HIV disappears in ‘Los Angeles baby,’ doctors say

Treatment of the child will "continue for at least two years, or longer, depending on the information we get from these future studies," said Dr. Audra Deveikis, a pediatric infectious disease specialist at Miller Children's Hospital.
(Rodrique Ngowi / Associated Press)

A baby infected with HIV appears to be free of the virus after doctors at a Long Beach hospital initiated aggressive drug treatment just four hours after birth.

A pediatrician at Miller Children’s Hospital Long Beach and her colleagues disclosed the case Wednesday at a Boston AIDS conference.

The newborn girl was initially confirmed to have HIV through blood and spinal fluid tests. However, after six days of treatment with antiretroviral drugs, the virus could no longer be detected, doctors said.


The girl, who was born in April and is being referred to as the “Los Angeles baby,” remains on three standard HIV medications. Because of this, doctors cannot say for certain yet whether the infant is cured or whether the disease has gone into remission.

“This is uncharted territory,” said Dr. Yvonne Bryson, an infectious disease specialist at Mattel Children’s Hospital UCLA, who consulted on the Los Angeles baby’s care. “The only way we know that we really have remission is to stop therapy.”

The news comes almost one year after another group of physicians announced for the first time that an HIV-infected infant in Mississippi had been “functionally cured” of the disease following similar drug treatment.

Dr. Audra Deveikis, a pediatric infectious disease specialist at Miller Children’s Hospital, said the baby would continue to undergo drug treatment out of caution. She and Bryson said the decision on when to remove the infant from treatment would be based on an upcoming clinical trial involving 60 infant HIV cases.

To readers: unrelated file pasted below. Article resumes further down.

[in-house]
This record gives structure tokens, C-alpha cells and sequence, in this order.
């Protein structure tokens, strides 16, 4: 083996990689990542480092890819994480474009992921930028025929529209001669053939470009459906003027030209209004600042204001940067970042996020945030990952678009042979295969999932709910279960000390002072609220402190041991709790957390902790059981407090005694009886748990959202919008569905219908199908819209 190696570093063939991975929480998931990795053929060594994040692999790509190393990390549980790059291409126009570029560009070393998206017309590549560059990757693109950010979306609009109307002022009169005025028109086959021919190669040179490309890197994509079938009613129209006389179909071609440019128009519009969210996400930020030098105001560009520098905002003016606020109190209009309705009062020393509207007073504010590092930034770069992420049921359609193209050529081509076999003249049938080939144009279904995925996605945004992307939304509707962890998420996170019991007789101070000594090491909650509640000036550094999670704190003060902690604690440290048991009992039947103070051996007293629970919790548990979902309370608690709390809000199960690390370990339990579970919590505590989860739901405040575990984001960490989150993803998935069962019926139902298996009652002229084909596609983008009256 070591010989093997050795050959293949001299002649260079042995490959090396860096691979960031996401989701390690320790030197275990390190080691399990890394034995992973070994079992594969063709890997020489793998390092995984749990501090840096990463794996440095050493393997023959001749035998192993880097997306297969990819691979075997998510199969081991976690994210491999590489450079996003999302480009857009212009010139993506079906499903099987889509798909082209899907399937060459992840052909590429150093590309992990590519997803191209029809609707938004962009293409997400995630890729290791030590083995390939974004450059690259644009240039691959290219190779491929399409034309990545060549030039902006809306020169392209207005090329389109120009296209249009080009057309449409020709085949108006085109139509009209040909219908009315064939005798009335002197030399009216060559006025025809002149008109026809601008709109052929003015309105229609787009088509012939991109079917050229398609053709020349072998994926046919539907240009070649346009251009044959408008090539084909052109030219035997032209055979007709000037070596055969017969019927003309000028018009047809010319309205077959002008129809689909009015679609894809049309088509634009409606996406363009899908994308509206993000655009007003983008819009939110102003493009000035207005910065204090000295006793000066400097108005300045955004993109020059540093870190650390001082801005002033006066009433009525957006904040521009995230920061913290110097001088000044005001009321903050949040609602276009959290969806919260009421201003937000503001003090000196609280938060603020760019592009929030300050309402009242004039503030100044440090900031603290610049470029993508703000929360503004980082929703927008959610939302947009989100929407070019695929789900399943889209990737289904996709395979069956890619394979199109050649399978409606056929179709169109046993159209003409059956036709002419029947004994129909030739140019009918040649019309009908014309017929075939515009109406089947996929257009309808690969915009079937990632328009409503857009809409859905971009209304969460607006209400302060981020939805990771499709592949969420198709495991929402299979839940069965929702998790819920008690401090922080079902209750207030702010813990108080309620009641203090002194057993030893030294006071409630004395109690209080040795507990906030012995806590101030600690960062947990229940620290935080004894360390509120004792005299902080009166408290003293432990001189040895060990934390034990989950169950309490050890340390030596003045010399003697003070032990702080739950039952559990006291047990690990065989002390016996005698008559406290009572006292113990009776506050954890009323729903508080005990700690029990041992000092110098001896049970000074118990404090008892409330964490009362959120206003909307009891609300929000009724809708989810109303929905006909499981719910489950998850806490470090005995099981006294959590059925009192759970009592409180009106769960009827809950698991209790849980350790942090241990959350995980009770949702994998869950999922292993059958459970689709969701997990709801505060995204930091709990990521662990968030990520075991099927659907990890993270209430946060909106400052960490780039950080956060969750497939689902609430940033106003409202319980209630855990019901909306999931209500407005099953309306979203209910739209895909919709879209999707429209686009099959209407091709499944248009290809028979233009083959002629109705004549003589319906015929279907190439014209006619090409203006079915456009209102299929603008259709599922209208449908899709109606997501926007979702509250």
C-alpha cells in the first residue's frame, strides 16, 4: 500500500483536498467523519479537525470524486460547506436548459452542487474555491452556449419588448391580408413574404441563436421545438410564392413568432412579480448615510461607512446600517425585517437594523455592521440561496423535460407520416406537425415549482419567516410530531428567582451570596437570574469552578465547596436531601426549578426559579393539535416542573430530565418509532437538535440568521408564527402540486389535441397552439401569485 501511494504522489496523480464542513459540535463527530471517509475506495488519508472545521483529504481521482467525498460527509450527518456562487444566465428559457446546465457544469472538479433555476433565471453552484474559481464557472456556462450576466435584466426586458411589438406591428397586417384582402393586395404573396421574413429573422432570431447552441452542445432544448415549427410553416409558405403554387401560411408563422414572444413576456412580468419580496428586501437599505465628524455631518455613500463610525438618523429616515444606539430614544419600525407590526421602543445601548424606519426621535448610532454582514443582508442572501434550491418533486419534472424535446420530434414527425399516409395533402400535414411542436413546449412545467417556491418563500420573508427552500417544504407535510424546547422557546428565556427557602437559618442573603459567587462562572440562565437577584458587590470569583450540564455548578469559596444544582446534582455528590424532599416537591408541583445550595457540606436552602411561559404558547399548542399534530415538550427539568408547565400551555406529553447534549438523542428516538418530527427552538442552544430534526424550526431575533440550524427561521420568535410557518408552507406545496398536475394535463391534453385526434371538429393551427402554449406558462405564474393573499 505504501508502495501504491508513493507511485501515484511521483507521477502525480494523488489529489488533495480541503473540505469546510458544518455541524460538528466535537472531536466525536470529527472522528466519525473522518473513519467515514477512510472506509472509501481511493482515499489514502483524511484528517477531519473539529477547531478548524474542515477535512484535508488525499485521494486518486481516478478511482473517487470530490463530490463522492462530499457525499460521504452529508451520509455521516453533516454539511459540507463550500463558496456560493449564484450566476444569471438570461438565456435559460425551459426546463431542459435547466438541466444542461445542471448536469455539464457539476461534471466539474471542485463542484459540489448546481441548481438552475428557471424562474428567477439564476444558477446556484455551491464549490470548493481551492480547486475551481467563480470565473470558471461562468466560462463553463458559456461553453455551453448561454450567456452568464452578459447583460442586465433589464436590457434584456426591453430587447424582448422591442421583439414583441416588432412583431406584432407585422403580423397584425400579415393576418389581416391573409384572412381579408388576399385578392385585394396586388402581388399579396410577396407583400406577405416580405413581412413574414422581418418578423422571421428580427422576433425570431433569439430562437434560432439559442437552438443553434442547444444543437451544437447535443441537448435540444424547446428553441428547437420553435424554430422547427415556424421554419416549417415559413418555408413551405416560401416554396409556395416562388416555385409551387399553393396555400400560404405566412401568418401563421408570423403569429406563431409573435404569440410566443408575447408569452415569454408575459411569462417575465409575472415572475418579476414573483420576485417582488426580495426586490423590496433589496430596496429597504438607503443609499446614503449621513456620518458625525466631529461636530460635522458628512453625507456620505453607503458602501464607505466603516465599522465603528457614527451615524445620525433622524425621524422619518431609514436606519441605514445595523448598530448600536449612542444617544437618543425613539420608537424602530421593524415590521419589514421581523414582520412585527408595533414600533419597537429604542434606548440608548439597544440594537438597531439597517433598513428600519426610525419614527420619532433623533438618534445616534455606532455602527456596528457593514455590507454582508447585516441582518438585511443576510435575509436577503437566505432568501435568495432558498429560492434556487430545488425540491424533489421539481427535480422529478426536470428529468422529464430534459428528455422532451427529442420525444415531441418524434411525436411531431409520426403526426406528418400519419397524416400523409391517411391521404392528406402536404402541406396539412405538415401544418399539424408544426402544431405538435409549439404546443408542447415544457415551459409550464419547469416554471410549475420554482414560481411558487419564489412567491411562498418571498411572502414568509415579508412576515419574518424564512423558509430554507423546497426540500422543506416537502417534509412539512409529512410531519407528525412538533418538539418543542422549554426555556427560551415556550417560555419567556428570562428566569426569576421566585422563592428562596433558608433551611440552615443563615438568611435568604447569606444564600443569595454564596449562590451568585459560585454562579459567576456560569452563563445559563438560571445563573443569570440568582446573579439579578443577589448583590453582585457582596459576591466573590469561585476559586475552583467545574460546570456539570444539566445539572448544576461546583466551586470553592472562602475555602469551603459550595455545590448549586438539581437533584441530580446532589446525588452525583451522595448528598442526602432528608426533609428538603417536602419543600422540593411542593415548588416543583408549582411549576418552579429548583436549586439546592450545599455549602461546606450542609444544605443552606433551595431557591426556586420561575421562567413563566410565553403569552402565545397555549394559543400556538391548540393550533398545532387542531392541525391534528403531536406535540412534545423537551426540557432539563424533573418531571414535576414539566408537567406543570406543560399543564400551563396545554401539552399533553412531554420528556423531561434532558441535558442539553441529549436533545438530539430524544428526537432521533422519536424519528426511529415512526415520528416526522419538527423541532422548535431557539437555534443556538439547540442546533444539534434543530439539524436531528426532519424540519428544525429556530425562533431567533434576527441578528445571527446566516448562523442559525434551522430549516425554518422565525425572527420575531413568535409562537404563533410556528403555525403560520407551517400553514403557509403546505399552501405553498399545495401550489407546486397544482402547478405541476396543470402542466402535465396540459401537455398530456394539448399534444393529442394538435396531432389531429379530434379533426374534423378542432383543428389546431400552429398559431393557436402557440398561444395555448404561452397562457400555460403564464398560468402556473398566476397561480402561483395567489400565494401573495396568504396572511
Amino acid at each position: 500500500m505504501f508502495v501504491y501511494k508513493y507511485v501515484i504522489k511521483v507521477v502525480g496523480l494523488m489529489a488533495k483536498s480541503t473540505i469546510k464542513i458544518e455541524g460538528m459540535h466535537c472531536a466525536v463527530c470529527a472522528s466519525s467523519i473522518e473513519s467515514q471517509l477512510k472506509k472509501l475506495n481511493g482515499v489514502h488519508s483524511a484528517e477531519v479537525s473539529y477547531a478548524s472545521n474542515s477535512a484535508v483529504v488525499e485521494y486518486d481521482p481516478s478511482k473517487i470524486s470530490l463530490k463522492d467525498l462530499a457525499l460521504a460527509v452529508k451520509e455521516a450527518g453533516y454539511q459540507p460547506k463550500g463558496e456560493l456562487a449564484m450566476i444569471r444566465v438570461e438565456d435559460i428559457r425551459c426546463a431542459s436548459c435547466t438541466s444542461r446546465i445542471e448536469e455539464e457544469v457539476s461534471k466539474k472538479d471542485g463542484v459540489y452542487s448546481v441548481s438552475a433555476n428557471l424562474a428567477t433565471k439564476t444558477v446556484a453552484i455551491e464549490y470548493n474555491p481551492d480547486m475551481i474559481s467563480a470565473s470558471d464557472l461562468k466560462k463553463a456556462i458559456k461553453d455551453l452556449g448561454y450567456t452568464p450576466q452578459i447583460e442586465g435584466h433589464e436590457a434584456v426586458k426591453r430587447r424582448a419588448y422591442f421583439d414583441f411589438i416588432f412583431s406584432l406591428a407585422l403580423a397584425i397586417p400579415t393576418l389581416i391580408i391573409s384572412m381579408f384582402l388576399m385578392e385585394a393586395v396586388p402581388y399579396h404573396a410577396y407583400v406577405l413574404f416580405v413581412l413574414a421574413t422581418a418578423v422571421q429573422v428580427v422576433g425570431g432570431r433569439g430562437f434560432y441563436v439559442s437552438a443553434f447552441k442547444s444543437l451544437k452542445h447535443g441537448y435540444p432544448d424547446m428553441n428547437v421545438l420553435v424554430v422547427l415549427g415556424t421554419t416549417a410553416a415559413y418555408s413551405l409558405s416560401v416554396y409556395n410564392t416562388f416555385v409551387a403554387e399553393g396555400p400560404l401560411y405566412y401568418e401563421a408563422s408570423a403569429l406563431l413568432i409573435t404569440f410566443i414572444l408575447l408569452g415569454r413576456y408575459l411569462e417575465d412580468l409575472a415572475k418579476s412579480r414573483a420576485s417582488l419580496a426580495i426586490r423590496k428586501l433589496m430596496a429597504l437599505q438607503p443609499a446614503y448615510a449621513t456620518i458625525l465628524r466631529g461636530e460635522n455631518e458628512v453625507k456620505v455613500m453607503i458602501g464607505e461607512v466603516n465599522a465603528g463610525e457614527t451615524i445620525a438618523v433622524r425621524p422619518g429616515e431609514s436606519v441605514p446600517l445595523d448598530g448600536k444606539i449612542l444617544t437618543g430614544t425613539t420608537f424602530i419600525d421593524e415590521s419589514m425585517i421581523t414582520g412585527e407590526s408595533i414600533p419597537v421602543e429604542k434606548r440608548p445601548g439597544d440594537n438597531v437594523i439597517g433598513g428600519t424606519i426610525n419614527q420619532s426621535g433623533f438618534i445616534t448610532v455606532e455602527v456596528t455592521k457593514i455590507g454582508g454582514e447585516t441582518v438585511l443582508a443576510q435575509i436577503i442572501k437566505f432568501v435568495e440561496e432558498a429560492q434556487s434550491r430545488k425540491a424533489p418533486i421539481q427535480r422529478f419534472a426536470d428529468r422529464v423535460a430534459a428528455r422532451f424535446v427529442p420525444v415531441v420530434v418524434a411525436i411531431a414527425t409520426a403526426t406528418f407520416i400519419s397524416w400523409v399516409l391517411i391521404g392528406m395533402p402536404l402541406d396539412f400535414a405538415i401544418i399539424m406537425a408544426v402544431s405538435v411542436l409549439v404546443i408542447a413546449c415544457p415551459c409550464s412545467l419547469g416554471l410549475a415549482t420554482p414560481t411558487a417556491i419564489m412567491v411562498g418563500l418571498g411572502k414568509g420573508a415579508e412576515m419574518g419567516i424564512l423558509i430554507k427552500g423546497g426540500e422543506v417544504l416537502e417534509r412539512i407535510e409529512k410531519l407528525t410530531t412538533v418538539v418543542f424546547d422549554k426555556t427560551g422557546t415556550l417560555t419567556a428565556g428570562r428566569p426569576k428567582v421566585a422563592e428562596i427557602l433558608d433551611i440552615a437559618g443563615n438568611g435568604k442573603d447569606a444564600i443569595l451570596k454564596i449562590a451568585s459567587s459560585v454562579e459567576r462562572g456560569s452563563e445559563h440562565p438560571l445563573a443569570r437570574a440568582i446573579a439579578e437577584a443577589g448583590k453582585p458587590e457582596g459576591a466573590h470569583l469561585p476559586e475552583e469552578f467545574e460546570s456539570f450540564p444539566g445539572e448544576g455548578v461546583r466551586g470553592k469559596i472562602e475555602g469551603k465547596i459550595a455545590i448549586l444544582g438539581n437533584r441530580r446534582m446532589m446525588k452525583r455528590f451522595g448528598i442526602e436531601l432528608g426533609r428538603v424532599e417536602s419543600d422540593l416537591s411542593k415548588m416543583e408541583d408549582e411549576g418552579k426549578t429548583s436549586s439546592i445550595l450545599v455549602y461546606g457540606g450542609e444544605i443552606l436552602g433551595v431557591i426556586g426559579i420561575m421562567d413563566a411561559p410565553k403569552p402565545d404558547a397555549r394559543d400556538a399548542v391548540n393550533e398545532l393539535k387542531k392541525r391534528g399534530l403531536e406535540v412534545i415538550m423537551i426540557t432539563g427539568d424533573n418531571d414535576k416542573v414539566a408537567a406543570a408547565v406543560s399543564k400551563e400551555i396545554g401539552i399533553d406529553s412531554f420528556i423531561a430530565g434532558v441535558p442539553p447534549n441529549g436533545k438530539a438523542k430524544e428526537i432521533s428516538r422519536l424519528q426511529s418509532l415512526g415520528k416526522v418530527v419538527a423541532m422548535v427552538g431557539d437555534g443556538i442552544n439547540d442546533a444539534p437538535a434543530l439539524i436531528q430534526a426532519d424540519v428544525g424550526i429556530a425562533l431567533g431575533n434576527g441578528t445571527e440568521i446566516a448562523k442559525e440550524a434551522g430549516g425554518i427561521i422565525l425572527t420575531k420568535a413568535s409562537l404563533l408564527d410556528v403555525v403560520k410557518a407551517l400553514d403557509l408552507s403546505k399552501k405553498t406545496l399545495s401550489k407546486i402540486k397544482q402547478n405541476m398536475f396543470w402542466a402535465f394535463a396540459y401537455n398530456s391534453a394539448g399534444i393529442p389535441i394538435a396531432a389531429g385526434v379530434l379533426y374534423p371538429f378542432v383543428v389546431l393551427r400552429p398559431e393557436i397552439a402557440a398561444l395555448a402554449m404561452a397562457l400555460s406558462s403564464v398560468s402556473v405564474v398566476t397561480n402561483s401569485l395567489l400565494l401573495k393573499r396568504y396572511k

“The decision of when to stop therapy is not something we’re going to take lightly,” Deveikis said. “We’re going to continue for at least two years, or longer, depending on the information we get from these future studies.”

In the case of the so-called Mississippi baby, doctors began treating the newborn with drugs 30 hours after birth. Within a month the virus was undetectable.


Although doctors recommended that the medication continue, the mother stopped giving the Mississippi baby anti-HIV drugs after 18 months. The child, who is now 3 1/2 years old, remains healthy, roughly two years after treatment ceased.

In the case of the Los Angeles baby, Deveikis knew the mother from a previous pregnancy. She was aware that the mother was infected with HIV and not taking her medication. The doctor prepared a treatment plan based on the Mississippi case.

The Los Angeles baby is now in foster care, doctors said during Wednesday’s presentation.

Bryson is also helping to oversee the federally funded study looking into when HIV-infected infants can be removed from aggressive drug treatment once they no longer show signs of the virus.

“The clinical trial that we’re about to start has specific criteria to stop therapy and to restart it if the virus comes back,” Bryson said.

The clincial trial is scheduled to begin in roughly two months and does not include the Los Angeles baby, she said.